He started, quietly. A grizzled look about this man; he had the air you carry after you've been travelling.
“I just wanna say I appreciate your attitude.”
“Aw thanks, man!”
“We need more of that, you know?”
“Thank you,” I said. “One person at a time, right? I feel like my arms reach this far, and it's within there that I can effect change.”
“Well, I think it's it's a little bigger than that.” Agreeable.
“Yeah, you're right. Paying it forward. How was your day?”
“I’ve been trying to be more mindful of when I say good and bad, basically trying to cut those out of my vocabulary. Dualities.”
“That's smart. You know– okay. So I grew up in a Korean household, and my parents both speak Korean. But for the longest time I never knew the Korean word for ‘no,’ and the reason is because you actually usually never really need to say that word. You don’t have to directly contradict people.”
“Wow," he replied, thoughtfully, really taking it in. "I like that."
"Yeah. ‘Cause if they something that's obviously wrong, like 'the sky is red,' you can say something like 'sometimes it looks red.' Or 'I think it looks blue.' You don't have to, like, bulldoze them, you know what I mean?"
"Do you have any philosophy or faith system you subscribe to?”
“You know, I don't know. Yeah. That's the most truthful answer I can give. The longer I'm alive, I feel like the less I know about how the world works, so I mostly these days just try to listen.”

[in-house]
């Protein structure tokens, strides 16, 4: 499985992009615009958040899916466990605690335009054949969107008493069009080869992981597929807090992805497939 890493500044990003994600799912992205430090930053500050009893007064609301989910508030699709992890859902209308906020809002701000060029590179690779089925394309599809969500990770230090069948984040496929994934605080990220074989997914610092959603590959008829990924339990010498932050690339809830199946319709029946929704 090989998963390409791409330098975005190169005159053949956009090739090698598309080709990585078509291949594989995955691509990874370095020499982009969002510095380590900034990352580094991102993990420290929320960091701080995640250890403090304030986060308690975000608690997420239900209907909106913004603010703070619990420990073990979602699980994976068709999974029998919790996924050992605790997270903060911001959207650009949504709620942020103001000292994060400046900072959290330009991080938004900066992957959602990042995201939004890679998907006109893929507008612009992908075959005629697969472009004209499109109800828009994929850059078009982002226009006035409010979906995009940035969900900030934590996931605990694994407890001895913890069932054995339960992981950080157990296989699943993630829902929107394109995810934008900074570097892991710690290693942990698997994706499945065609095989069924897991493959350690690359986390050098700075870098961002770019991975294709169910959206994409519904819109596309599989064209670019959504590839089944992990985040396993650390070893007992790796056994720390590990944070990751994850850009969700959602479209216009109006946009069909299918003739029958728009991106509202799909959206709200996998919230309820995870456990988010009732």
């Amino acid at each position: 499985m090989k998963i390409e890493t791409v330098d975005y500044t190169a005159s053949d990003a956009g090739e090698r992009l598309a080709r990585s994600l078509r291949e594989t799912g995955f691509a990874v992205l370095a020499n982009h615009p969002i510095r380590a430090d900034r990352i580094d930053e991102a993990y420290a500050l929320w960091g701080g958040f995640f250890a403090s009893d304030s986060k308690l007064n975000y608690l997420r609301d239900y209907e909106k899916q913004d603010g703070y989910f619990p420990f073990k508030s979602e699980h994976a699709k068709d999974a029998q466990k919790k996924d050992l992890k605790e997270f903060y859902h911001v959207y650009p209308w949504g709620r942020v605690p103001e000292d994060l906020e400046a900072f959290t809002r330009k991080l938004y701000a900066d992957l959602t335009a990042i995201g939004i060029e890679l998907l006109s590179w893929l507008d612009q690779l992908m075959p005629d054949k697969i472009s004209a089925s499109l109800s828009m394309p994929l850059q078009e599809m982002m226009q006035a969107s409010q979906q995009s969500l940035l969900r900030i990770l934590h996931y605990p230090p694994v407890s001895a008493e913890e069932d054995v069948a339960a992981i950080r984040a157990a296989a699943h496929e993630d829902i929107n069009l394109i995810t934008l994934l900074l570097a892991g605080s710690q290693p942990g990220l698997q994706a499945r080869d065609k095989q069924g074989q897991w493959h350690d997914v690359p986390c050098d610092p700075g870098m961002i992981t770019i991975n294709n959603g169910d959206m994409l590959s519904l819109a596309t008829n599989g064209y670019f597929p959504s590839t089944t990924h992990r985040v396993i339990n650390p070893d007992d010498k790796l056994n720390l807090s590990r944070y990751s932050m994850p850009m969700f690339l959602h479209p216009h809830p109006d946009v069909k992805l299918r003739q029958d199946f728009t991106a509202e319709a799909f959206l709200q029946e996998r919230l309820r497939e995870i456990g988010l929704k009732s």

“That's cool. Listening is better anyways. Faith systems... That's just what we resort to when we don't understand something.”
“Wow! I'm gonna have to write that down!”
It was a pleasant exchange and unexpectedly candid, borne out of the years of who we were. It brought me up. But.
I had no idea how differently this conversation would sit in my memory five minutes from now. Because right now everything was still okay. We were another ordinary Tuesday evening rush hour, coursing down 35th passing Edmunds, no big deal. Do you remember the moments just before your tragedies, when everything was still possible? When you could chuckle about topics like this without your heart collapsing?
Part II here.
What does it mean to be urbanized? What does living in a city require of us in terms of social engagement, and to what degree could we be benefitting more than we are now? Click to watch my recent speech about what strangers can give us that friends et al can't!
A big fat thank you to every one of the lovelies who did the hard work to make this happen. Only they will know how much had to go into the creation of this mammoth undertaking. I hardly know myself, and simply count myself lucky they wanted me to crash their party. It's about the little people.
Thanks for watching (and sharing! Don't be shy about it!)!
Please pardon the semi-intermittent nature of my posting these days. I'm in the throes of (um okay finally) finishing my latest film, as well as a lot of behind-the-scenes fun in keeping the book going big and strong!
Never in a million years. That's what I thought when we applied for this thing a year ago. A pipe dream. You apply for it for the same reason you apply for Ivy League colleges, the Green Card lottery, or Oscar-qualifying film festivals. It's not actually about achieving the summit of those anthemic heights. It's about being able to go to sleep at night telling yourself you tried. I like sleeping. Relishing the mundane is more important than making your pipe dreams. It's the trying of it that's the thing.